Mrs Ayson predeceased her husband fourteen years ago. There are six sons, Messrs W D Ayson (Wanganui), C L Ayson (Hakataramea), H F Ayson (Commissioner of the Cook Islands Rarotonga), G D Ayson (Wellington), L D Ayson (Masterton), and Mr F C Ayson (Wellington).

The funeral will take place on Monday afternoon at Taita Cemetery.
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From “The Press” Christchurch for 27 January 1939
The Rangitata and Waitata rivers should be in splendid order for salmon fishing during the weekend. The salmon run has not yet actually commenced, but two fair sized fish were caught at the mouth of the Rangatata yesterday.
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From the “Taranaki Herald” New Plymouth for 15 December 1939
AUCKLAND, Wednesday (P.A.)
Anglers took some 36 500 trout from Lake Taupo and its tributary, rivers and streams during the experimental season last winter. The results of the season have been reviewed provisionally by Mr D F Hobbs senior fisheries officer, whose report was considered at the annual conference between delegates from the Taupo angling clubs and representatives of the Internal Affairs Department.

The normal take of trout in an ordinary open season at Taupo averages about 200 000, the result of 87 000 angler–days. Mr Hobbs estimated that the winter yield of 36 000 trout resulted from 21 000 angler–days. Fishing was heaviest in June and October, and the bulk of the trout was taken in the rivers. The fish averaged about 22 inches in length and five pounds in weight. The proportion of poor conditioned fish rejected by anglers fell considerably.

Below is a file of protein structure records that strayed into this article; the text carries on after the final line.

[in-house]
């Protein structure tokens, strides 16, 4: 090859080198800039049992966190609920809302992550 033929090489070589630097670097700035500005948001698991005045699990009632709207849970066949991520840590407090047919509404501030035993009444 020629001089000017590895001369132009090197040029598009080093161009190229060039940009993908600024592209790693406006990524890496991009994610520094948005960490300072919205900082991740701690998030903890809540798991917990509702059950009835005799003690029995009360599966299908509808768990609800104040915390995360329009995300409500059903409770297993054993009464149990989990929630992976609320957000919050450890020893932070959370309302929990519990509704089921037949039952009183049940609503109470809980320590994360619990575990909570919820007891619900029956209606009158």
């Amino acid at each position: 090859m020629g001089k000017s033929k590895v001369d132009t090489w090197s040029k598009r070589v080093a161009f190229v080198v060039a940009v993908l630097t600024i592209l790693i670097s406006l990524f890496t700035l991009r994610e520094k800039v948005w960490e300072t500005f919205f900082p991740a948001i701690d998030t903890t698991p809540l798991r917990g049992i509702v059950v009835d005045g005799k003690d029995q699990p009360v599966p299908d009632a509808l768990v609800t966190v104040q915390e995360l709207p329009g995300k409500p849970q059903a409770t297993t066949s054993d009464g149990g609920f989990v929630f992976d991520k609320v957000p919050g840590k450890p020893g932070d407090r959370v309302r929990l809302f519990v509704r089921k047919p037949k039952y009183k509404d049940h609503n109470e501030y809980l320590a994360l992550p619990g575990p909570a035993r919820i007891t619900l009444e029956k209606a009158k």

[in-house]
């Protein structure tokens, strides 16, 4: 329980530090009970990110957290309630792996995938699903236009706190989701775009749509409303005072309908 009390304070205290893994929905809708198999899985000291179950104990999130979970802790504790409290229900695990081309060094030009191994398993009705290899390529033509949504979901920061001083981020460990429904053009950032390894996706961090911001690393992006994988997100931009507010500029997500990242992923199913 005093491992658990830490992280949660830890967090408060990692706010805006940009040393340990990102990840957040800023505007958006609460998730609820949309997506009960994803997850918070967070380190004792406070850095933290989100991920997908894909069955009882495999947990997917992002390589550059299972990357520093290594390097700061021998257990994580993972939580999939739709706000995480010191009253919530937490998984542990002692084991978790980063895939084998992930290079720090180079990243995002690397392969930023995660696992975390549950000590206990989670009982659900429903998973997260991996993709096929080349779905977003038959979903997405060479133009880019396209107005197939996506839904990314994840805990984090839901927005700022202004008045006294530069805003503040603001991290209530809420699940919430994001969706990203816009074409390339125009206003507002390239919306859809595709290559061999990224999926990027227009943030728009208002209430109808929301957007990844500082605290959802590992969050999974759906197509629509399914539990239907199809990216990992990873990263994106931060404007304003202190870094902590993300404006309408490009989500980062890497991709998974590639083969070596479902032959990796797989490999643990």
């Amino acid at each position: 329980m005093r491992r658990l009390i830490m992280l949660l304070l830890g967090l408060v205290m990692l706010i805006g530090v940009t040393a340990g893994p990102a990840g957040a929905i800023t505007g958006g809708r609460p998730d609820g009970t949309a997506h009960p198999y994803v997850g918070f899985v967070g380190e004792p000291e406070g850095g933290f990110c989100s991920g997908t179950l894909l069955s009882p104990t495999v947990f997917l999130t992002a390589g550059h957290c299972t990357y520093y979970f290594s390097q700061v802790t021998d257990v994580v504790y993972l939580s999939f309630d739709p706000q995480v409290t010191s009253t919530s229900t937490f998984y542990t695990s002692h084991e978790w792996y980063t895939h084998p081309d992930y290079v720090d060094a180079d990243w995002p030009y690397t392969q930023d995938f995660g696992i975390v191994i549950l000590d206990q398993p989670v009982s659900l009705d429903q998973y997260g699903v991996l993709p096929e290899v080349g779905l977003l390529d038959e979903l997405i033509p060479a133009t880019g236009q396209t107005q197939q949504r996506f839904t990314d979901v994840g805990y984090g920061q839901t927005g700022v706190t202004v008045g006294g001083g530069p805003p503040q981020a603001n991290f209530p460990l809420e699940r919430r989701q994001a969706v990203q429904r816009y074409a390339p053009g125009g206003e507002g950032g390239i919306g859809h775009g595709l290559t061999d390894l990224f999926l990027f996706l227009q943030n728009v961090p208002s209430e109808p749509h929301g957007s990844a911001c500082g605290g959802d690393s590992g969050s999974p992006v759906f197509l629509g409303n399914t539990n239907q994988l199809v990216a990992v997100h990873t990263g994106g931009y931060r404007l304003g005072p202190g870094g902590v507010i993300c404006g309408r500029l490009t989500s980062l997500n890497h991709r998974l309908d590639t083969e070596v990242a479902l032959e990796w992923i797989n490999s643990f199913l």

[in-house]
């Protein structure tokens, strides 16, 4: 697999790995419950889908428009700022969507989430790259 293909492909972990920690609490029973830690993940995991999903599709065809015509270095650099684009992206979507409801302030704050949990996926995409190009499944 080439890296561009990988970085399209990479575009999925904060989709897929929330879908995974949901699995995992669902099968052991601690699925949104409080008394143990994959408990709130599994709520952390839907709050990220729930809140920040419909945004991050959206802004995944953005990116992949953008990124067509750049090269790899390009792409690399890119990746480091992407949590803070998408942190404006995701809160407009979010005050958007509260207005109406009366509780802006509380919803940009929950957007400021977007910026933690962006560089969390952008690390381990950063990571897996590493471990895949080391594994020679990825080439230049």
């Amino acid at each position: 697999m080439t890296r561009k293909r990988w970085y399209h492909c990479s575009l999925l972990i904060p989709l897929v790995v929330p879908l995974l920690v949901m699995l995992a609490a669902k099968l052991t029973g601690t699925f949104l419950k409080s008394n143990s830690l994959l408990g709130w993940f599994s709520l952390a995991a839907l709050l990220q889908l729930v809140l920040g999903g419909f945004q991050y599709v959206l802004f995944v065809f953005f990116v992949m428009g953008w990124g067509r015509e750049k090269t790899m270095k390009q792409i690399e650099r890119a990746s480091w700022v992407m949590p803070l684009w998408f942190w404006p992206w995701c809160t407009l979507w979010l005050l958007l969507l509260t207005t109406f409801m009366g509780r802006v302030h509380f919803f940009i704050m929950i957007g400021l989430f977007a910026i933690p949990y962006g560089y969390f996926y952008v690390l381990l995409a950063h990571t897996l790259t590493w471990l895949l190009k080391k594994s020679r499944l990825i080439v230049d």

“As an experiment,” said Mr Hobbs, “I regard the winter season as a complete success. However, time will be needed for further study of the accumulated data if the best use is to be made of it, and this should be done before policy implications are finally determined.” Mr Hobbs added that anglers had co–operated excellently in furnishing angler diaries. He made a strong plea for continued co–operation during the open season.

Delegates agreed that the winter season had brought to light much useful information and experience. One Tongariro organisation urges a permanent extension of the winter fishing, with no closed season for at least five years. Other clubs advocate a close season of three months during the spawning period from July to September inclusive, and extension of the open season by one month at either end–from October 1 to June 30. The representatives of the Department said they were not yet in a position to advocate either a further experimental season or an extension of the open season. Policy would be determined as a result of further research.